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REVIEW: "Computer Security for the Home and Small Office", Thomas C. Greene

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  • Rob, grandpa of Ryan, Trevor, Devon & Ha
    BKCMSCHO.RVW 20040727 Computer Security for the Home and Small Office , Thomas C. Greene, 2004, 1-59059-316-2, U$39.99/C$57.95 %A Thomas C. Greene
    Message 1 of 1 , Aug 17, 2004
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      BKCMSCHO.RVW 20040727

      "Computer Security for the Home and Small Office", Thomas C. Greene,
      2004, 1-59059-316-2, U$39.99/C$57.95
      %A Thomas C. Greene http://basicsec.org tcgreene@...
      %C 2560 Ninth Street, Suite 219, Berkeley, CA 94710
      %D 2004
      %G 1-59059-316-2
      %I Apress
      %O U$39.99/C$57.95 510-549-5930 fax 510-549-5939 info@...
      %O http://www.amazon.com/exec/obidos/ASIN/1590593162/robsladesinterne
      %O http://www.amazon.ca/exec/obidos/ASIN/1590593162/robsladesin03-20
      %P 405 p.
      %T "Computer Security for the Home and Small Office"

      Thomas Greene asked me to do the technical review for this book, which
      speaks to his bravery, regardless of what it says about his wisdom.
      So there's no point in pretending that I'm unbiased here. However, I
      must say that I was bracing myself for yet another security book by a
      writer rather than a techie--and was delightfully surprised, right
      from the beginning, at how useful Greene's material was.

      The "Introduction" is a bit unusual: it doesn't lay out the theme or
      structure of the book, but jumps right into dispelling myths and
      making suggestions. You will be introduced to the fact that Greene is
      an Open Source/Linux ... well, fanatic might be too mild a term,
      extremist might be closer to reality. There is also a section on how
      to get, and configure, the Mozilla Web browser for safer surfing.

      Chapter one deals with the dark side of computing, and a variety of
      attendant risks. The descriptions sometimes gloss over technical
      niceties, but the assessment of threat levels is more reasonable than
      in most similar works. Vulnerabilities and means of attack are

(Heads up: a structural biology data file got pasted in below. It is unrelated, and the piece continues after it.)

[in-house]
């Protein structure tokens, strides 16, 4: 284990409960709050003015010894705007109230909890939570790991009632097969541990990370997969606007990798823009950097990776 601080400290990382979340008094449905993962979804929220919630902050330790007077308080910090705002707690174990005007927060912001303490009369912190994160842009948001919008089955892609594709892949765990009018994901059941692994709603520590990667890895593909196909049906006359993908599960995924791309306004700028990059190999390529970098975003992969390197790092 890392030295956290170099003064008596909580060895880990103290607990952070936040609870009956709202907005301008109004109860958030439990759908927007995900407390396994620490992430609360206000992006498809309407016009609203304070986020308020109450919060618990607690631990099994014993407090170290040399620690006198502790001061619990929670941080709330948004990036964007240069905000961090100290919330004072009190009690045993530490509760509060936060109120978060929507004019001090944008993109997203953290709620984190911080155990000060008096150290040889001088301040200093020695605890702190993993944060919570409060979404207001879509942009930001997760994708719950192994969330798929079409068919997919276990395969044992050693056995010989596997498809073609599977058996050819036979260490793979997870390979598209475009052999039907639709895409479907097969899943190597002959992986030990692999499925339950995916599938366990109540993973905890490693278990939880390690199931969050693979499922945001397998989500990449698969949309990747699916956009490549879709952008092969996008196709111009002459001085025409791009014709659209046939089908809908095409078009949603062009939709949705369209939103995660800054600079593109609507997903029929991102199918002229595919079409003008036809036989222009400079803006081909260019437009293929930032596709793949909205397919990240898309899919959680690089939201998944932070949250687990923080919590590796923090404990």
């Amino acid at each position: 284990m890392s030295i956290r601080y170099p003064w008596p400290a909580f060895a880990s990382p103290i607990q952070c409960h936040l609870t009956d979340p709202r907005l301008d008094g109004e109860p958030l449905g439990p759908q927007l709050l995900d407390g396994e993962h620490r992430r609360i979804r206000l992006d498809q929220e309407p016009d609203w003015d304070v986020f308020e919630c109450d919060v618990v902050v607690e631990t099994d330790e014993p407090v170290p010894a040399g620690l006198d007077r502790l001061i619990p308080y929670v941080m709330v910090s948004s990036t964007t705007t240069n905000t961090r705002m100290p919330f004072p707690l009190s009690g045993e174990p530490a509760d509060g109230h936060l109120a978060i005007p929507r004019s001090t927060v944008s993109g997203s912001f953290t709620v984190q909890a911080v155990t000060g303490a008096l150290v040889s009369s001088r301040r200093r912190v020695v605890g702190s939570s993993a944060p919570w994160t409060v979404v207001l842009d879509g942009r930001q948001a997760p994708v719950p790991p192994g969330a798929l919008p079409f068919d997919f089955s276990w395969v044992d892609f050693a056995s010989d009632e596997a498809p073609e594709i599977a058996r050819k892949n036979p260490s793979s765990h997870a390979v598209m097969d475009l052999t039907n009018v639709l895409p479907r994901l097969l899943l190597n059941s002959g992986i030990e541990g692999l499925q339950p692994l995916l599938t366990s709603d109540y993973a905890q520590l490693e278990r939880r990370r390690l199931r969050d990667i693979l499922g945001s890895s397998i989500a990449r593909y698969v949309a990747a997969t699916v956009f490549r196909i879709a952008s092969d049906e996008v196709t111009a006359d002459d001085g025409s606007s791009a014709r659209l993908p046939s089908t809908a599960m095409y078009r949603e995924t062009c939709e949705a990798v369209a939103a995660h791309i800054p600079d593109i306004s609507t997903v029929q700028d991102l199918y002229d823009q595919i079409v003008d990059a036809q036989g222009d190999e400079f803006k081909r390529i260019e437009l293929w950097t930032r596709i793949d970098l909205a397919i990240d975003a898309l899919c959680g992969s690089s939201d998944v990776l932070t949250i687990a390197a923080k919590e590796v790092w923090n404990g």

presented in chapter two. An excellent and helpful list of Windows
      services that most users can turn off at no cost to function (and
      considerable addition in safety) is provided, as is a similar list for
      Linux. A sensible review of social engineering is presented in
      chapter three. More advanced tools are introduced in chapter four,
      but, in contrast to many similar works, the text goes on to provide
      explanations and suggestions on use.

      Chapter five explains many places where information may be stored on
      your computer (and network) in the course of normal operations, and
      how to clean up after yourself. Greene really lets himself go in his
      promotion of Linux and Open Source software in chapter six, presenting
      sanguine arguments. In chapter seven, a number of anecdotes are used
      to support the idea that you can learn about the computer and take
      control of your own safety, without having to live in fear of the
      unknown, or be dependent upon consultants of unknown competence.

      This book presents material for the intelligent but non-specialist
      computer user. The text is readable, and the content useful. It does
      not cover the entire range of computer security, but it does provide
      valuable information for those who rely on computers for their work,
      and would like to achieve a level of security that is significantly
      higher than that available by default, without having to spend a great
      deal of time and money on it. Particularly for the Windows XP user,
      this is my primary endorsement for a computer security book. I would
      also recommend the work to security professionals, at least as a
      reference, since it contains Windows configuration that system
      administrators should know, and the vast majority don't.

      copyright Robert M. Slade, 2004 BKCMSCHO.RVW 20040727

      ====================== (quote inserted randomly by Pegasus Mailer)
      rslade@... slade@... rslade@...
      Any medium powerful enough to extend man's reach is powerful
      enough to topple his world.
      - Alan Kay, `Computer Software', Scientific American, Sept. 1984
      http://victoria.tc.ca/techrev or http://sun.soci.niu.edu/~rslade
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